The sophisticated twin-clutch all-wheel drive system in the Premium and Premium II models adds to the Envision’s practicality with sure-footed winter driving confidence.
User Friendliness: 8/10
The Envision earns good marks for user-friendliness. Some of the control placement is a little quirky, but it’s logical enough that it doesn’t take much getting used to, and everything falls easily to hand. The infotainment interface is simple and logical, with nice big icons and touchpoints. The rear seats are a cinch to fold and redeploy, and I appreciated little details like the safety alert driver’s seat (which communicates the presence of nearby obstacles with quiet vibrations rather than loud, annoying beeps) and the fact that the power liftgate warning is muted enough not to wake the neighbours after a late-night shopping run.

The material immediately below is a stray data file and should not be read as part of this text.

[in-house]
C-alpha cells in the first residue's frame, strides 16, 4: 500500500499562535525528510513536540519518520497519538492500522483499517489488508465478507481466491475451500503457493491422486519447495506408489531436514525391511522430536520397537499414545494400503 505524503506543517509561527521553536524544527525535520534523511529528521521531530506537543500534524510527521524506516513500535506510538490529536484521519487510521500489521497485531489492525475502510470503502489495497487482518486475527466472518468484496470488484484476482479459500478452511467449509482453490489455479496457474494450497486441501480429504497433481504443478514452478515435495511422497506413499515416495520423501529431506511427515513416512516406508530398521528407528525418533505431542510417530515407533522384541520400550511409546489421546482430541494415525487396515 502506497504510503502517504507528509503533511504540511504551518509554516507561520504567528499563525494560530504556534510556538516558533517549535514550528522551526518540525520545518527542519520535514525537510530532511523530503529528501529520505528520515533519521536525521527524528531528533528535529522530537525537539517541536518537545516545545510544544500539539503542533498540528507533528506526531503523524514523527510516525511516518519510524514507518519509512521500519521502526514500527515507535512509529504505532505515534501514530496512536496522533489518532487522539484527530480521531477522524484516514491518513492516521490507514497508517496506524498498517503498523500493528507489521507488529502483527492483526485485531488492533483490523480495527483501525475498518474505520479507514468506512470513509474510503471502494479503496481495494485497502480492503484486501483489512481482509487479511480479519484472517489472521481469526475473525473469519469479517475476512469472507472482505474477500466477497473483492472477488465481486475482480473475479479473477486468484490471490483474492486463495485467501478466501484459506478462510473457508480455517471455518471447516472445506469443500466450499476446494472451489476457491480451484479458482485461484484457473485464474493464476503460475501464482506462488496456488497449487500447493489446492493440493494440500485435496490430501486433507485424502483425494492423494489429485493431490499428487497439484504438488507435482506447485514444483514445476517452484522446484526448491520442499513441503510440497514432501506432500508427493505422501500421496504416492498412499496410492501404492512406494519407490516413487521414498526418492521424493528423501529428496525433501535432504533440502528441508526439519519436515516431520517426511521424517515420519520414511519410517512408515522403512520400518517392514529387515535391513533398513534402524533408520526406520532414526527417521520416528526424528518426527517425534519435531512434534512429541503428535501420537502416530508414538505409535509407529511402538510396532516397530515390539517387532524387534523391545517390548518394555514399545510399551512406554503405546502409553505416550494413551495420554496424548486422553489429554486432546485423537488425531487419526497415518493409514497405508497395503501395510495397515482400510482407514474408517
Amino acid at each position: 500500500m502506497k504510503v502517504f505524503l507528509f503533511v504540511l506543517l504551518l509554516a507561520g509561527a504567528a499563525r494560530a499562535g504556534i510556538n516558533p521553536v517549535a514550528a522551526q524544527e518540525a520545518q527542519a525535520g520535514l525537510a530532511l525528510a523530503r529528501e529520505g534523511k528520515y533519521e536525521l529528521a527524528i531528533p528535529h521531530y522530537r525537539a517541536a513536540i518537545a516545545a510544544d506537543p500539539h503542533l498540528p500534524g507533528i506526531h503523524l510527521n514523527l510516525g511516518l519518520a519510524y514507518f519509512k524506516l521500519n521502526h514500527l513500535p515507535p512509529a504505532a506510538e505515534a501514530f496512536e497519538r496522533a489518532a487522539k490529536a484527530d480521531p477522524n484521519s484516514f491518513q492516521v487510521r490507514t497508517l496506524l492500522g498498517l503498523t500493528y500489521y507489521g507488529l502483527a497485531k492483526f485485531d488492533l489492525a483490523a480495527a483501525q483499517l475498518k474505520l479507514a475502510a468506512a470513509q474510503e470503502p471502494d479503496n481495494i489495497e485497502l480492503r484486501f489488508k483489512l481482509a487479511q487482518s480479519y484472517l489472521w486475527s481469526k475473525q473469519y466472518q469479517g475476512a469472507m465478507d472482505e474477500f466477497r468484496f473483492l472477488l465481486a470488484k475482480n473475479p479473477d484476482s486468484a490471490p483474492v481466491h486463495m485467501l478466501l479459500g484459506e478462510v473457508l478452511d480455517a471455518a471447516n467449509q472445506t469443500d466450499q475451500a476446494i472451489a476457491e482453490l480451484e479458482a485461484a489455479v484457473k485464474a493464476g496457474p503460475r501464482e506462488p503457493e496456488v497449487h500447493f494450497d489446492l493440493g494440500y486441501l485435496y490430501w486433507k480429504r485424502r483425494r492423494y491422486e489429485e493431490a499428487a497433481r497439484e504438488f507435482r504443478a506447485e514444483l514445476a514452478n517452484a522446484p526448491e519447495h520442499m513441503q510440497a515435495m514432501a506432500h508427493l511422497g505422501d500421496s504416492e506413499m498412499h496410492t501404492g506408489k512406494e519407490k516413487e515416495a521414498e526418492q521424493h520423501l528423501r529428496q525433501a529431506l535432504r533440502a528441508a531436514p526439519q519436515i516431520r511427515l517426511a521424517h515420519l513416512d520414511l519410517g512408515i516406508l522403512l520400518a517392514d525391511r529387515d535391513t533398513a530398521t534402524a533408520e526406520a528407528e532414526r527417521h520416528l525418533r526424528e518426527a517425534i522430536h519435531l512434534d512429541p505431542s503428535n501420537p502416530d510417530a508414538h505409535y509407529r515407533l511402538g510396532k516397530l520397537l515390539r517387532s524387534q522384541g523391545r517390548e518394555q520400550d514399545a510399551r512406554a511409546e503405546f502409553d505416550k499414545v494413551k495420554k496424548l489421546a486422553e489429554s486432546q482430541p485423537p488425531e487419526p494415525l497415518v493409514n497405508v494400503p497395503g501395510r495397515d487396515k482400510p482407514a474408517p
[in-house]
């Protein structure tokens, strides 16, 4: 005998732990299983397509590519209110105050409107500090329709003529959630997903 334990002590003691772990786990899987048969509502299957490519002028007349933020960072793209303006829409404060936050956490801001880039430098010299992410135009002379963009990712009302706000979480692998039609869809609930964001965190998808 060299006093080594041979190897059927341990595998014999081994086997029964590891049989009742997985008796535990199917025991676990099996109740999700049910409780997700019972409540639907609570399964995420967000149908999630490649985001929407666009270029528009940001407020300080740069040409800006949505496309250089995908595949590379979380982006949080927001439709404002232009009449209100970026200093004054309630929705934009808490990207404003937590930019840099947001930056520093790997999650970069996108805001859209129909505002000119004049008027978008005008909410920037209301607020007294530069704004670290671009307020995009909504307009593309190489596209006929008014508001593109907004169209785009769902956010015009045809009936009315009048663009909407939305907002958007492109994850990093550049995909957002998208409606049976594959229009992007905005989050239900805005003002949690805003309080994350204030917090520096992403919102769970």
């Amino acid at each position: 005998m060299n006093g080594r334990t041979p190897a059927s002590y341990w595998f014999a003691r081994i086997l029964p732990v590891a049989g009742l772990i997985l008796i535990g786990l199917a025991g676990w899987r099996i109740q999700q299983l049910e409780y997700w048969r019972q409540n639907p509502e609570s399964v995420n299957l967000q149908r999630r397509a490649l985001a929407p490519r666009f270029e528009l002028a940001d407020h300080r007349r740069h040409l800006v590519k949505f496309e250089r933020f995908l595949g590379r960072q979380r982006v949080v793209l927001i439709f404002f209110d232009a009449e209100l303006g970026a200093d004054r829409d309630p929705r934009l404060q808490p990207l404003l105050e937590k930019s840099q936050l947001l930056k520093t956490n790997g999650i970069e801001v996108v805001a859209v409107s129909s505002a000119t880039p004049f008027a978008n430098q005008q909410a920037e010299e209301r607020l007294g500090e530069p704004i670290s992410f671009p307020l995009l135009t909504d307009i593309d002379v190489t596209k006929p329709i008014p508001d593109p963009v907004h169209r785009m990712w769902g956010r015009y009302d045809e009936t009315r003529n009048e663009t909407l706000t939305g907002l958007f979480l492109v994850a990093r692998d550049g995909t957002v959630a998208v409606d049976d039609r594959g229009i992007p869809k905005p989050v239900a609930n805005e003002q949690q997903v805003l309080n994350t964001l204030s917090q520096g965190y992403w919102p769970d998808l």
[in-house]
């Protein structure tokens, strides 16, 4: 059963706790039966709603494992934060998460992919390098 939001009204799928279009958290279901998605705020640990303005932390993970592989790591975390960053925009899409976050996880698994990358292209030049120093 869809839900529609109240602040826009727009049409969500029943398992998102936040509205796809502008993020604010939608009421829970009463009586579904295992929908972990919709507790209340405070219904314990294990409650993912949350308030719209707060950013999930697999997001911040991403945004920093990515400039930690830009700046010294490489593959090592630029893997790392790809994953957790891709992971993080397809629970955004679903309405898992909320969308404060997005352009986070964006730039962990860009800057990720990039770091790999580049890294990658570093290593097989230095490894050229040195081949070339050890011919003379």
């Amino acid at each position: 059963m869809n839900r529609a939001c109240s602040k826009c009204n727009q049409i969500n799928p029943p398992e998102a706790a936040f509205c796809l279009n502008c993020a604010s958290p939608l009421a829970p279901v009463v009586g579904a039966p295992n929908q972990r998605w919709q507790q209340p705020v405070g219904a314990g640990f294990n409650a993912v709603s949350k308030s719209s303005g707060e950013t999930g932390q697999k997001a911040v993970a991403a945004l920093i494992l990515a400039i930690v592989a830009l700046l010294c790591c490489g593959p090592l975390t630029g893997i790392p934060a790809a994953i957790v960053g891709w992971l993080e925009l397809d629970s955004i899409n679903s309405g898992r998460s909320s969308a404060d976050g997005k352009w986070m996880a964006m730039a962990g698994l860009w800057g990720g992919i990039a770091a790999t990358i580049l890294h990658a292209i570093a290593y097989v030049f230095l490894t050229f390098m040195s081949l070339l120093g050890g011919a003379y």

The only quibbles I had were with the split, sideways-opening console bin lid, which makes it difficult to see and retrieve items from inside, and the capacitive touch temperature controls, which are so slow to respond that I’d invariably press them a second time thinking the system hadn’t registered the first touch.
Supportive heated and ventilated seats, automatic air conditioning, and a nice audio system all go a long way towards making a long drive comfortable, and the Envision checks all the boxes here. Often overlooked is the role that cabin noise and ride quality play in driver and passenger comfort, and here the Envision stands out in its field. It’s exceptionally smooth and quiet on the highway, so after a 3.5-hour drive, I arrived at my destination feeling as fresh as when I left. That earns high marks from me.